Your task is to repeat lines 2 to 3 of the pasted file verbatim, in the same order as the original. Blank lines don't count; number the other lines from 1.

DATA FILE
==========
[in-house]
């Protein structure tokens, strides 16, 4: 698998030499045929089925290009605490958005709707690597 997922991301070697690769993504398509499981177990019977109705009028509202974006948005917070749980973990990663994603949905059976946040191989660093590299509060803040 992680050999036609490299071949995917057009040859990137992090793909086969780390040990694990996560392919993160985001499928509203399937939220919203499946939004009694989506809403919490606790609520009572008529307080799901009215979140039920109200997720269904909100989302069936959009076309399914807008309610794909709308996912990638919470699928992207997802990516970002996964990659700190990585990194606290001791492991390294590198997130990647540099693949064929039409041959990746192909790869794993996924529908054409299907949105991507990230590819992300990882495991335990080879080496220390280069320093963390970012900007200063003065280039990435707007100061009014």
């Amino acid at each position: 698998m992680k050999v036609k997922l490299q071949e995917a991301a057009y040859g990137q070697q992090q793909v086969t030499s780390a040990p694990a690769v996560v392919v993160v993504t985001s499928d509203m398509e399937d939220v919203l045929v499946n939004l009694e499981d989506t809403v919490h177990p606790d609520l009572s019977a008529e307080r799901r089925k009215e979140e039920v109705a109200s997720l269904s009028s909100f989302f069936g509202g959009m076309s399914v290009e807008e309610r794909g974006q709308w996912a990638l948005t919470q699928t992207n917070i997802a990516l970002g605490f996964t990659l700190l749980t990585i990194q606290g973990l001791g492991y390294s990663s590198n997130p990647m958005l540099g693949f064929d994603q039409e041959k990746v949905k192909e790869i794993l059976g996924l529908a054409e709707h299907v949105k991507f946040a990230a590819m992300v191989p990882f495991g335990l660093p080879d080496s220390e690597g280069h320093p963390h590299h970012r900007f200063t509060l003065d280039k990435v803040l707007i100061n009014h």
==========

């Protein structure tokens, strides 16, 4: 698998030499045929089925290009605490958005709707690597 997922991301070697690769993504398509499981177990019977109705009028509202974006948005917070749980973990990663994603949905059976946040191989660093590299509060803040 992680050999036609490299071949995917057009040859990137992090793909086969780390040990694990996560392919993160985001499928509203399937939220919203499946939004009694989506809403919490606790609520009572008529307080799901009215979140039920109200997720269904909100989302069936959009076309399914807008309610794909709308996912990638919470699928992207997802990516970002996964990659700190990585990194606290001791492991390294590198997130990647540099693949064929039409041959990746192909790869794993996924529908054409299907949105991507990230590819992300990882495991335990080879080496220390280069320093963390970012900007200063003065280039990435707007100061009014």
């Amino acid at each position: 698998m992680k050999v036609k997922l490299q071949e995917a991301a057009y040859g990137q070697q992090q793909v086969t030499s780390a040990p694990a690769v996560v392919v993160v993504t985001s499928d509203m398509e399937d939220v919203l045929v499946n939004l009694e499981d989506t809403v919490h177990p606790d609520l009572s019977a008529e307080r799901r089925k009215e979140e039920v109705a109200s997720l269904s009028s909100f989302f069936g509202g959009m076309s399914v290009e807008e309610r794909g974006q709308w996912a990638l948005t919470q699928t992207n917070i997802a990516l970002g605490f996964t990659l700190l749980t990585i990194q606290g973990l001791g492991y390294s990663s590198n997130p990647m958005l540099g693949f064929d994603q039409e041959k990746v949905k192909e790869i794993l059976g996924l529908a054409e709707h299907v949105k991507f946040a990230a590819m992300v191989p990882f495991g335990l660093p080879d080496s220390e690597g280069h320093p963390h590299h970012r900007f200063t509060l003065d280039k990435v803040l707007i100061n009014h």